Soso Dzamukashvili, Contributing Researcher, Central and East European Studies Specialist, M.A. from the University of Glasgow (UK)


The relationship between Germany and Russia has always played a crucial role in the EU’s policies towards Russia and its Eastern Neighbourhood. In a little over a decade, German Chancellor Angela Merkel has made 20 diplomatic trips to Moscow, becoming the primary representative of Europe in the Kremlin. Due to her importance, she has also played a crucial role in shaping the EU’s foreign policy. But the 67-year-old Chancellor, who has been in office for 16 years, is now leaving the political stage.

Merkel will be succeeded by Olaf Scholz, whose Social Democratic Party (SPD) emerged with a slight lead (25.8 per cent) over Angela Merkel’s Christian Democratic Union (24.1 per cent) in the national elections in September. The Greens finished in third place, followed by the liberal Free Democratic Party (FDP). After two months of negotiation, Scholz  managed to secure an agreement to govern with the Greens and Free Democrats. Hence, by Christmas, Germany is expected to have a new government, with Scholz  taking over the Chancellor’s position. With one of Europe’s most significant leaders, one who has played a pivotal role in shaping EU’s Russia and Eastern Neighbourhood policy, now leaving the political stage, the new government’s influence on the Union’s policies might be witnessing important changes.


Merkel’s pragmatic ambiguity

Traditional German Ostpolitik has always seen Russia as an important economic partner. In the past few years, the relationship between Germany and Russia under the Merkel administration became a bright spot amid deteriorating relations between the West and Russia. These relations also largely impacted the EU’s Russia and Eastern Neighbourhood policies. Merkel’s foreign policy was based on pragmatism, namely economic and financial interests. This approach did not change even after the Russian aggression in Ukraine in 2014. While human rights issues and political security, such as the detention of Russian opposition leader Aleksey Navalny and the Crimea crisis, have led to the lowest point in EU-Russian relations, the German Chancellor persisted in promoting dialogue with Moscow and kept up “selective engagement” with the Kremlin.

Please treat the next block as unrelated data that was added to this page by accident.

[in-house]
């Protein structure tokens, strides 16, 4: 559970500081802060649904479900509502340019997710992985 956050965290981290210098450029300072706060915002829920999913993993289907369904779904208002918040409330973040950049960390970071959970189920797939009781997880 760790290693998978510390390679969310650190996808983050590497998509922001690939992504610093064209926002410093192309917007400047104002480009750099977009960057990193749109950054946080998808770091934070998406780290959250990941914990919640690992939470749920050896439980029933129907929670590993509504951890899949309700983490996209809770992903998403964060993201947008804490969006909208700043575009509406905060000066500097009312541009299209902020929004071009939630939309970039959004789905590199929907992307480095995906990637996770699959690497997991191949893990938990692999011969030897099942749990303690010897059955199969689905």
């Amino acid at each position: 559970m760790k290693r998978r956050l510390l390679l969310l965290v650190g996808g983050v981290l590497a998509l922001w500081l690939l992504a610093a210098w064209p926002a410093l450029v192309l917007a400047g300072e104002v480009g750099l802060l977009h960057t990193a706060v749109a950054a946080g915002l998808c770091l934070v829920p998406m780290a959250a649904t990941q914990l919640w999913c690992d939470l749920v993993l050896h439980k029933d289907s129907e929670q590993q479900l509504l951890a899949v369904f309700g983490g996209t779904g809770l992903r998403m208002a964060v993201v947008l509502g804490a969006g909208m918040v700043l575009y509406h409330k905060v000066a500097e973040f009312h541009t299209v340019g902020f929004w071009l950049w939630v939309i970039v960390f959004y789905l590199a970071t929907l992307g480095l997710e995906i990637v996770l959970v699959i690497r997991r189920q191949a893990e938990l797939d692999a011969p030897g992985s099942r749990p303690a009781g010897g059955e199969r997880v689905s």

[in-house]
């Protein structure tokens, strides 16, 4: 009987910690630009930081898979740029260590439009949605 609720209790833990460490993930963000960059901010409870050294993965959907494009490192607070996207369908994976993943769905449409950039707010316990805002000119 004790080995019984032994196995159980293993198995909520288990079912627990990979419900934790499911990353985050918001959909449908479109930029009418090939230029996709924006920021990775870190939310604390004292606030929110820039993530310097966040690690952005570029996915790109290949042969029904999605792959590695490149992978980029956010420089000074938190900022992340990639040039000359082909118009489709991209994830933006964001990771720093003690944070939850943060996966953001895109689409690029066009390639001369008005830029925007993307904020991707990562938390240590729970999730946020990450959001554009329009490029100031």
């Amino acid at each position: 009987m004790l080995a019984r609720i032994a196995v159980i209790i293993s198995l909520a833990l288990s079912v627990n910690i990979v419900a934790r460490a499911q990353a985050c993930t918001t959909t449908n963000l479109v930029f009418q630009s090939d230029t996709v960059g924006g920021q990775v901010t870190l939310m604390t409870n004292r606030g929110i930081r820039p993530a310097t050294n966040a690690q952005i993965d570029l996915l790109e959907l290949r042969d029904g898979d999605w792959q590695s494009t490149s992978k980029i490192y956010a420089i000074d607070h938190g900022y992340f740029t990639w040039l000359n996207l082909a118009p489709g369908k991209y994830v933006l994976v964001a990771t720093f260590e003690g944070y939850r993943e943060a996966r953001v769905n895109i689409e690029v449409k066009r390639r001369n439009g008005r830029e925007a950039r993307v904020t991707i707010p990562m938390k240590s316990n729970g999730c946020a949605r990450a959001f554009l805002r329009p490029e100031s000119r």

At the same time, Merkel took an important part in the political settlement on Ukraine in the framework of a new summit – the Normandy Format, which, together with the leaders of France, Russia, and Ukraine, she set up to de-escalate and end the war in Donbas controlled by Russia-backed separatists. However, as Merkel’s attempts were not in line with Moscow’s interests, she then insisted on sanctions against Russia at the EU level and pushed the Union to link sanctions with the full implementation of the Minsk Agreements. Merkel also played a key role in the Navalny affair, and she was personally involved in offering treatment to the Russian dissident in Berlin.

Despite that, Germany remained pragmatic due to its economic interests, and strengthened coordination with Moscow through diplomatic exchanges. Berlin has sought to resolve multilateral conflicts through bilateral dialogue, looking for the broadest common ground with Russia through third-party issues. Even on her last trip to Moscow, Merkel once again sought direct contact with President Vladimir Putin amid steadily worsening EU-Russian and German-Russian relations. She was the only one in the EU who would and could do this, maintaining at least a direct channel of communication in an increasingly confrontational relationship.

Russian President Vladimir Putin presents flowers to German Chancellor Angela Merkel during their meeting in the Kremlin on August 20 (Source: Voice of America)

Berlin’s stance toward Moscow has always been crucial to the EU’s Russia and Eastern Neighbourhood policies. Germany has strongly influenced the evolution of the EU’s policy towards Russia, resulting in the Five Guiding Principles which were outlined by the Council in March 2016. Even though the Council agreed to act tough on Russia’s infringements of international law, and to contain its hybrid warfare, it agreed to selectively engage with Moscow on issues of interest to the EU. Like Merkel’s foreign policy, the EU’s five principles also encompassed the interests of Eastern Partnership countries, among them Ukraine and Georgia, highlighting the need to assist Eastern Partnership states in strengthening resilience to Russian malign influence operations. Recently, these principles were further developed in an EU policy along three lines: “push back, constrain and engage,” which once again echoes Berlin’s pragmatic but ambiguous foreign policies towards Moscow and Ukraine.